Today, shares in Monitise (LSE: MONI) have soared by 12% to 5.08 pence. The value of the shares in the mobile payments company are still 88% lower than a year ago, as investors have become increasingly concerned over whether the company can deliver the revenue growth it has promised and slow the rate of its cash burn.
The company, which changed its strategy from creating tailored made licences to selling a unified subscription model, has yet to secure enough new contracts for its new system. Unless its management can show that it can cut its operating costs quickly enough or show that it can deliver on revenue growth, investors and lenders may not be willing to stump up additional cash to fund its continued investments.
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The selling down of its shares by major shareholders is another cause for concern. Visa Europe and US hedge fund Omega Advisors, two of its cornerstone investors seemed to have given up on the company, by aggressively selling down their stakes regardless of the company’s plummeting share price.
Competition is rife in the sector, and Monitise may lack the scale needed to compete with the likes of Apple and Google. With this in mind, shares in Monitise could have much further to fall.
APR Energy (LSE: APR), the temporary power provider, has struggled to secure new contracts despite surging demand for temporary power solutions globally. The company is overly exposed to a single contract to provide power to 1 million homes in Libya, which accounts for about 60% of its underlying profits. But, costs for the contract have spiralled out of control, and the company’s level of indebtedness has been soaring.
With net debt of $557 million, the company is dangerously close to breaching its debt covenants. Unless the company can show that it can grow revenues and cut costs quickly enough, APR could find itself in serious financial trouble.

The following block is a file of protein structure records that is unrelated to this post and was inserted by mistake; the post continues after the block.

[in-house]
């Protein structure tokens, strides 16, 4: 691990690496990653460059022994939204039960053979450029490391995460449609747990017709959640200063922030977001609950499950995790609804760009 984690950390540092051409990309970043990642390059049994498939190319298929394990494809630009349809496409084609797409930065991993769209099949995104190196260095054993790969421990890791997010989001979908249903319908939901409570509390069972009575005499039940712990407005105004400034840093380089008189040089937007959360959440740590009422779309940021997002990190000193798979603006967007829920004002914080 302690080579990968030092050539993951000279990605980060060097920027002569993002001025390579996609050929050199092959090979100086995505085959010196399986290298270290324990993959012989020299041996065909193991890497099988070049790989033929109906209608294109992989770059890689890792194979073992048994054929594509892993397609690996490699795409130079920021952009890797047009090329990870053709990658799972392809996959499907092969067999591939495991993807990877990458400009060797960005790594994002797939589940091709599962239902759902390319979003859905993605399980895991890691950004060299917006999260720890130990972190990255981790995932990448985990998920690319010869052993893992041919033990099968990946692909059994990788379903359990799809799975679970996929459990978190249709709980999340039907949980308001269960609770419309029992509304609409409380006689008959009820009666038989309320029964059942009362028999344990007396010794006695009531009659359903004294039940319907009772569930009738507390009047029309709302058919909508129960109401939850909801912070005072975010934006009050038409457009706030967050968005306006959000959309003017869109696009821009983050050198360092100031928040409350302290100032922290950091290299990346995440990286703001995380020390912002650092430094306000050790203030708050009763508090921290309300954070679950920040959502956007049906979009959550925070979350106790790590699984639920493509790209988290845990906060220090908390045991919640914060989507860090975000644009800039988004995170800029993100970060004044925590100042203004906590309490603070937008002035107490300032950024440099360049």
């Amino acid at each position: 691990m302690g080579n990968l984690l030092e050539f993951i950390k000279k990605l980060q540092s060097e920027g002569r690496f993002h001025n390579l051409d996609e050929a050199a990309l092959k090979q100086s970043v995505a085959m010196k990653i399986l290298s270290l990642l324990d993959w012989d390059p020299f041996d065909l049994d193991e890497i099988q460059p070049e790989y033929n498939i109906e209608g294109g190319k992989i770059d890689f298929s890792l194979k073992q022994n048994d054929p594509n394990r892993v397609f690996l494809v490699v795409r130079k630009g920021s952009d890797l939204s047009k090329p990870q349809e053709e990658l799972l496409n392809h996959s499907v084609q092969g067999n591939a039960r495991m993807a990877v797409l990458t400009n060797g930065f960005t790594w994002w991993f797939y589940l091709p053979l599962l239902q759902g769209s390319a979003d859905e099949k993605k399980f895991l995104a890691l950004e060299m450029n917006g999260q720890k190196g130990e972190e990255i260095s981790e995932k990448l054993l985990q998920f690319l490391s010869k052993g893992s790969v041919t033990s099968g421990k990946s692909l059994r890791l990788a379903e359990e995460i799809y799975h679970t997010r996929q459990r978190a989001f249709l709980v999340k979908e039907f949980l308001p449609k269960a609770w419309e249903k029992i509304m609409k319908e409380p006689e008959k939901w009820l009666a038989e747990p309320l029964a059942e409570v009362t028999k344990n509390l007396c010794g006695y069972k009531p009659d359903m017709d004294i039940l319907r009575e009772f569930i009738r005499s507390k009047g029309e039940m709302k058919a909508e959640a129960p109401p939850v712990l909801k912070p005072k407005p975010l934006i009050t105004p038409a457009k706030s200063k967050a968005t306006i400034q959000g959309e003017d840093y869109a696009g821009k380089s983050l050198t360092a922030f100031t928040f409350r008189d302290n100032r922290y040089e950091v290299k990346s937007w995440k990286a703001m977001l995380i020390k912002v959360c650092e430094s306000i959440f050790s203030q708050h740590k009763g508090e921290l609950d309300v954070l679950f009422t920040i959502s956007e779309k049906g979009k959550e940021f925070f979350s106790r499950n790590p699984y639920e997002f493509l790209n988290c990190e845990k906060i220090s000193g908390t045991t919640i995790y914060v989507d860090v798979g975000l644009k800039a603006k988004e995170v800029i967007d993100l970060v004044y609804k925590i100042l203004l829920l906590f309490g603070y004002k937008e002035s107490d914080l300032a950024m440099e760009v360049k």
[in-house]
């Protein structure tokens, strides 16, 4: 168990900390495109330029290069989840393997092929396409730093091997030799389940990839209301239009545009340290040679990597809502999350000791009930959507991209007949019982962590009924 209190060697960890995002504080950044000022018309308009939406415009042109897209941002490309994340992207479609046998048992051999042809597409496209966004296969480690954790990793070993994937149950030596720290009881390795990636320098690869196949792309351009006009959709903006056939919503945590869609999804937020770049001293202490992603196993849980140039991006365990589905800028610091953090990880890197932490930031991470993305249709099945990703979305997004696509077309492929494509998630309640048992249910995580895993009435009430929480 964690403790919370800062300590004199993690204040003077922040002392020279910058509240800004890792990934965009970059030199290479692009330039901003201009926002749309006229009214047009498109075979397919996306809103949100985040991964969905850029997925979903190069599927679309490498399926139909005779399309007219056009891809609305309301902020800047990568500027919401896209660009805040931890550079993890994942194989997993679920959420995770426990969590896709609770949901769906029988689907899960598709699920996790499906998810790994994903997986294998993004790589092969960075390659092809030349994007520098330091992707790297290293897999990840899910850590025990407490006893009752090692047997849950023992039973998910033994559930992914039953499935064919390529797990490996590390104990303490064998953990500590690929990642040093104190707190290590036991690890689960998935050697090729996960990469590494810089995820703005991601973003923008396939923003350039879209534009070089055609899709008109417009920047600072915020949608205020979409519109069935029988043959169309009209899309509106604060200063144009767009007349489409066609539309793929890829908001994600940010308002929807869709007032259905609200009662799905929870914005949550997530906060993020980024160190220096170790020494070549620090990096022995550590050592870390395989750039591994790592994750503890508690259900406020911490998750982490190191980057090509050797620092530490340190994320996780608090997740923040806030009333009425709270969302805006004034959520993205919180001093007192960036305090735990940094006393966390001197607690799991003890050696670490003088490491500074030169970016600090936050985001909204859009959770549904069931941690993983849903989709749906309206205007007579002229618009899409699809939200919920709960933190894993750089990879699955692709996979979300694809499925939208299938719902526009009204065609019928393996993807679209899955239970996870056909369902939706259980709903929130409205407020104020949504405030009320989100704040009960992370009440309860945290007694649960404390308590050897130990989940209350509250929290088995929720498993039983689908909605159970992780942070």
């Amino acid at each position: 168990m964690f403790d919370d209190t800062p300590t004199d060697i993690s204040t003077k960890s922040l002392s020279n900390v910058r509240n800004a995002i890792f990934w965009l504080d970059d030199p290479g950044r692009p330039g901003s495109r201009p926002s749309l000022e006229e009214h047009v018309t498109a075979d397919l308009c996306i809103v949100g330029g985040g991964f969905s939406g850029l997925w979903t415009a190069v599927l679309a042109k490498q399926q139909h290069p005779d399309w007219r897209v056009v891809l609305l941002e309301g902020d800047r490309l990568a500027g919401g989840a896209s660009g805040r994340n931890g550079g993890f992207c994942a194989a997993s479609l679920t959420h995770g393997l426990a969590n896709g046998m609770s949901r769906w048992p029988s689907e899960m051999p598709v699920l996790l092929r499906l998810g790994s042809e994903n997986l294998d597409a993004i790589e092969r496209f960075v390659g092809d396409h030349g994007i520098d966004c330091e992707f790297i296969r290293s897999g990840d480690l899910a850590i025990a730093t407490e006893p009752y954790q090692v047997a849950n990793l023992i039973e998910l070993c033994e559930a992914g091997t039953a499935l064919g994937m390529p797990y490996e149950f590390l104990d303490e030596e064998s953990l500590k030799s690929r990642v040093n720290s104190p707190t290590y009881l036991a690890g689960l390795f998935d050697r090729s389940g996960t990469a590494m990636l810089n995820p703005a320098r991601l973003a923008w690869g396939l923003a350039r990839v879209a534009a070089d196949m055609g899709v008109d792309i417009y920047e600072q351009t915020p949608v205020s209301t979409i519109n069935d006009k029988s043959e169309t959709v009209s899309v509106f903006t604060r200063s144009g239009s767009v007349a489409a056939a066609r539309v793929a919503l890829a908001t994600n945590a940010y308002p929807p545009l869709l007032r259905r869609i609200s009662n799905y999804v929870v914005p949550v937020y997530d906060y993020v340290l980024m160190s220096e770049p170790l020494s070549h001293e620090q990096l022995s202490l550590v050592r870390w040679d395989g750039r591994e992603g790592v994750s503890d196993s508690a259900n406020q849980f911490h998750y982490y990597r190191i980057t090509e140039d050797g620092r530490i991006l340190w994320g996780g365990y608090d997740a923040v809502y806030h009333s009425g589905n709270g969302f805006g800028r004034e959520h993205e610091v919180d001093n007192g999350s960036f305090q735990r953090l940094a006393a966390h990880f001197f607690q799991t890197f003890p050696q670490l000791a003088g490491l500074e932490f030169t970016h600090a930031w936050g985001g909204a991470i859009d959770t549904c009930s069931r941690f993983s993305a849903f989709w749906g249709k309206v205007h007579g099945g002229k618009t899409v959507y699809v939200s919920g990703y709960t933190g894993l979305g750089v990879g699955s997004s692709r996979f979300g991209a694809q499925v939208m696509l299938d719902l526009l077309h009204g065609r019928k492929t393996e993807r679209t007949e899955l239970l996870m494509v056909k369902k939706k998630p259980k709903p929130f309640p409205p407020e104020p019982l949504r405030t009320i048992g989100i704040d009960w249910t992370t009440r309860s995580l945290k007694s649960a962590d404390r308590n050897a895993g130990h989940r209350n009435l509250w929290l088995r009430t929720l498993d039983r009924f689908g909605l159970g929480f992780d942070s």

Nostrum Oil & Gas
Shares in Nostrum Oil & Gas (LSE: NOG) may have fallen by 32% over the past year, but it seems that its shares could fall much further. The oil price has fallen much further, with the price of Brent crude oil having dropped 52% to $50.50 per barrel over the same period.
There are bright spots for the Kazakhstan-focused oil producer though. Its GTU3 well development is fully funded, and the completion of this well should allow its production rate to more than double from currently less than 45,000 barrels of oil equivalent per day (boepd), to 100,000 boepd by the end of 2016. Nostrum’s pre-Caspian Basin oil fields also benefit from very low production costs, with an average cost of production of just $4.3 per barrel of oil equivalent.
However, shares in Nostrum seem very pricey on its forward-looking valuations. Analysts expect underlying EPS will fall by 68% this year to 17.3 pence. With its shares currently trading at 515 pence, this implies a forward P/E ratio of 29.8. By 2016, underlying EPS is expected to bounce back by 44% to 25.0 pence, and this should mean its forward P/E on its 2016 earnings will still be a whopping 20.6.